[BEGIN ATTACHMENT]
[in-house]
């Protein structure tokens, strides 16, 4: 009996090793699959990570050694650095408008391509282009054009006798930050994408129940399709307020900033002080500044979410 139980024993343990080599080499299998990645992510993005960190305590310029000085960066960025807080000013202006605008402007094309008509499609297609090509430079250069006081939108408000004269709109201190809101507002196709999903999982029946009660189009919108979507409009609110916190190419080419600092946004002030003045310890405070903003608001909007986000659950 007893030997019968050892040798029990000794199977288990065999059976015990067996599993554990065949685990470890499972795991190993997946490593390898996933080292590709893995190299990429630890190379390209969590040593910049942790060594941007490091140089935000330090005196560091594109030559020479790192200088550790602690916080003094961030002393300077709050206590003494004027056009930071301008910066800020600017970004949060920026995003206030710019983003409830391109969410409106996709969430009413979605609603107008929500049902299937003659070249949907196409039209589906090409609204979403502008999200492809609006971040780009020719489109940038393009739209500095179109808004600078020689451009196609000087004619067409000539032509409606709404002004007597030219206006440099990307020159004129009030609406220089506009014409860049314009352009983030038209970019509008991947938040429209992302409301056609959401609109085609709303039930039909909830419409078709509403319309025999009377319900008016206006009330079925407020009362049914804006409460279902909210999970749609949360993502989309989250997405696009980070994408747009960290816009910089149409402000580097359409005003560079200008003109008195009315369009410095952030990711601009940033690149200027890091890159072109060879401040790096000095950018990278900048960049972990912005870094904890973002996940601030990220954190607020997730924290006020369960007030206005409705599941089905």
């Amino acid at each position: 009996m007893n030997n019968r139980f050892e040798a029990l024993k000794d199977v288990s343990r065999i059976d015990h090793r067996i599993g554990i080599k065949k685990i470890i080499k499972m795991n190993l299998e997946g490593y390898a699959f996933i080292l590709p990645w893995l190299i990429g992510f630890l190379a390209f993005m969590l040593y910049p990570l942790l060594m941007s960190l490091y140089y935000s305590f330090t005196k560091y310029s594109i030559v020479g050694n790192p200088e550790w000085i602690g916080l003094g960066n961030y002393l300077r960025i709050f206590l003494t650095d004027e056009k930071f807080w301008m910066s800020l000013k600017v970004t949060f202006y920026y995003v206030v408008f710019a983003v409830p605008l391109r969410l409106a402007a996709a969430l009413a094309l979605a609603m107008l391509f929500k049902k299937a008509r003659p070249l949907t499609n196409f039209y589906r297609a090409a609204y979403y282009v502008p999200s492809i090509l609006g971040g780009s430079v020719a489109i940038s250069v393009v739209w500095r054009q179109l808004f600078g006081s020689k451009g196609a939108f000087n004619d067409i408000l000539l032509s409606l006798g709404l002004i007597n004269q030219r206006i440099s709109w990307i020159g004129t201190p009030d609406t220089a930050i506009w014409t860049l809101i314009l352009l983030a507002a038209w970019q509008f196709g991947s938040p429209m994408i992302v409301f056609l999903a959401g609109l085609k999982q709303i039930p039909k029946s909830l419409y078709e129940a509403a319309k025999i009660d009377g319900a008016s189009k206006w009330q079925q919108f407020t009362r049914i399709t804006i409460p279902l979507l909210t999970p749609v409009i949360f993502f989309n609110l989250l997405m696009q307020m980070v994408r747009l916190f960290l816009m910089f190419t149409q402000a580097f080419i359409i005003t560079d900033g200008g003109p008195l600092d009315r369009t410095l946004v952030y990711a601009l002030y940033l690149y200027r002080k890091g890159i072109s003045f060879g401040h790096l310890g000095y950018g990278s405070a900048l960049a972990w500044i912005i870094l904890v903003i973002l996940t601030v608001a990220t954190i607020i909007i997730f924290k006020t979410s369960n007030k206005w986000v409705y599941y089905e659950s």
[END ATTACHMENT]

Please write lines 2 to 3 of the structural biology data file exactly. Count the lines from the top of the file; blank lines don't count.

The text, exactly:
């Protein structure tokens, strides 16, 4: 009996090793699959990570050694650095408008391509282009054009006798930050994408129940399709307020900033002080500044979410 139980024993343990080599080499299998990645992510993005960190305590310029000085960066960025807080000013202006605008402007094309008509499609297609090509430079250069006081939108408000004269709109201190809101507002196709999903999982029946009660189009919108979507409009609110916190190419080419600092946004002030003045310890405070903003608001909007986000659950 007893030997019968050892040798029990000794199977288990065999059976015990067996599993554990065949685990470890499972795991190993997946490593390898996933080292590709893995190299990429630890190379390209969590040593910049942790060594941007490091140089935000330090005196560091594109030559020479790192200088550790602690916080003094961030002393300077709050206590003494004027056009930071301008910066800020600017970004949060920026995003206030710019983003409830391109969410409106996709969430009413979605609603107008929500049902299937003659070249949907196409039209589906090409609204979403502008999200492809609006971040780009020719489109940038393009739209500095179109808004600078020689451009196609000087004619067409000539032509409606709404002004007597030219206006440099990307020159004129009030609406220089506009014409860049314009352009983030038209970019509008991947938040429209992302409301056609959401609109085609709303039930039909909830419409078709509403319309025999009377319900008016206006009330079925407020009362049914804006409460279902909210999970749609949360993502989309989250997405696009980070994408747009960290816009910089149409402000580097359409005003560079200008003109008195009315369009410095952030990711601009940033690149200027890091890159072109060879401040790096000095950018990278900048960049972990912005870094904890973002996940601030990220954190607020997730924290006020369960007030206005409705599941089905």
């Amino acid at each position: 009996m007893n030997n019968r139980f050892e040798a029990l024993k000794d199977v288990s343990r065999i059976d015990h090793r067996i599993g554990i080599k065949k685990i470890i080499k499972m795991n190993l299998e997946g490593y390898a699959f996933i080292l590709p990645w893995l190299i990429g992510f630890l190379a390209f993005m969590l040593y910049p990570l942790l060594m941007s960190l490091y140089y935000s305590f330090t005196k560091y310029s594109i030559v020479g050694n790192p200088e550790w000085i602690g916080l003094g960066n961030y002393l300077r960025i709050f206590l003494t650095d004027e056009k930071f807080w301008m910066s800020l000013k600017v970004t949060f202006y920026y995003v206030v408008f710019a983003v409830p605008l391109r969410l409106a402007a996709a969430l009413a094309l979605a609603m107008l391509f929500k049902k299937a008509r003659p070249l949907t499609n196409f039209y589906r297609a090409a609204y979403y282009v502008p999200s492809i090509l609006g971040g780009s430079v020719a489109i940038s250069v393009v739209w500095r054009q179109l808004f600078g006081s020689k451009g196609a939108f000087n004619d067409i408000l000539l032509s409606l006798g709404l002004i007597n004269q030219r206006i440099s709109w990307i020159g004129t201190p009030d609406t220089a930050i506009w014409t860049l809101i314009l352009l983030a507002a038209w970019q509008f196709g991947s938040p429209m994408i992302v409301f056609l999903a959401g609109l085609k999982q709303i039930p039909k029946s909830l419409y078709e129940a509403a319309k025999i009660d009377g319900a008016s189009k206006w009330q079925q919108f407020t009362r049914i399709t804006i409460p279902l979507l909210t999970p749609v409009i949360f993502f989309n609110l989250l997405m696009q307020m980070v994408r747009l916190f960290l816009m910089f190419t149409q402000a580097f080419i359409i005003t560079d900033g200008g003109p008195l600092d009315r369009t410095l946004v952030y990711a601009l002030y940033l690149y200027r002080k890091g890159i072109s003045f060879g401040h790096l310890g000095y950018g990278s405070a900048l960049a972990w500044i912005i870094l904890v903003i973002l996940t601030v608001a990220t954190i607020i909007i997730f924290k006020t979410s369960n007030k206005w986000v409705y599941y089905e659950s």